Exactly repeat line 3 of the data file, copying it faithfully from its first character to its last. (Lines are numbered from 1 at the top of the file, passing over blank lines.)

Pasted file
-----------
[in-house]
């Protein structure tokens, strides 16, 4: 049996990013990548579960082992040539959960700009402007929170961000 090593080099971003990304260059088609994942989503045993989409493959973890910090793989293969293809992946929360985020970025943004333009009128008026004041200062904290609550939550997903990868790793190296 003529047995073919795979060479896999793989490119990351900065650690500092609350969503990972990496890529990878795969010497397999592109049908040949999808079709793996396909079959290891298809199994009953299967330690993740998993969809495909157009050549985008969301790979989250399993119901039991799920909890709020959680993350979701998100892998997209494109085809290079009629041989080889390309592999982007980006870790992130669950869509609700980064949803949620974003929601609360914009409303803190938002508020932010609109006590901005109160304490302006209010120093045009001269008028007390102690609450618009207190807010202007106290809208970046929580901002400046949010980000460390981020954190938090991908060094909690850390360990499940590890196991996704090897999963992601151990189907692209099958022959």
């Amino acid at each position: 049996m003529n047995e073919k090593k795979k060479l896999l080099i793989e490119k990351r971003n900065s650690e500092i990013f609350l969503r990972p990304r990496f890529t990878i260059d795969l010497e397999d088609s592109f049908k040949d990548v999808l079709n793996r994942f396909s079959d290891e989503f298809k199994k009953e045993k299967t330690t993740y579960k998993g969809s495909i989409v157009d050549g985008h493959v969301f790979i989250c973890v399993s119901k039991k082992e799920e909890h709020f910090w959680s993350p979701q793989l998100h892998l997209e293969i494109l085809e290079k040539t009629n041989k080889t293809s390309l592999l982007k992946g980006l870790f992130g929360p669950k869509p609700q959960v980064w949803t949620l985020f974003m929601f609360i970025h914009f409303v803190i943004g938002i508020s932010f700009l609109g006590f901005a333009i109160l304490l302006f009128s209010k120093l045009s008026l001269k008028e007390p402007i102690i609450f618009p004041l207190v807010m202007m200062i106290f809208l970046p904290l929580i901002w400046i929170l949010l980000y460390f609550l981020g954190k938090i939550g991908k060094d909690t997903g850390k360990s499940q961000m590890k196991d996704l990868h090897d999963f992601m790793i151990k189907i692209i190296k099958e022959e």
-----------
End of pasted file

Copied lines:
């Amino acid at each position: 049996m003529n047995e073919k090593k795979k060479l896999l080099i793989e490119k990351r971003n900065s650690e500092i990013f609350l969503r990972p990304r990496f890529t990878i260059d795969l010497e397999d088609s592109f049908k040949d990548v999808l079709n793996r994942f396909s079959d290891e989503f298809k199994k009953e045993k299967t330690t993740y579960k998993g969809s495909i989409v157009d050549g985008h493959v969301f790979i989250c973890v399993s119901k039991k082992e799920e909890h709020f910090w959680s993350p979701q793989l998100h892998l997209e293969i494109l085809e290079k040539t009629n041989k080889t293809s390309l592999l982007k992946g980006l870790f992130g929360p669950k869509p609700q959960v980064w949803t949620l985020f974003m929601f609360i970025h914009f409303v803190i943004g938002i508020s932010f700009l609109g006590f901005a333009i109160l304490l302006f009128s209010k120093l045009s008026l001269k008028e007390p402007i102690i609450f618009p004041l207190v807010m202007m200062i106290f809208l970046p904290l929580i901002w400046i929170l949010l980000y460390f609550l981020g954190k938090i939550g991908k060094d909690t997903g850390k360990s499940q961000m590890k196991d996704l990868h090897d999963f992601m790793i151990k189907i692209i190296k099958e022959e």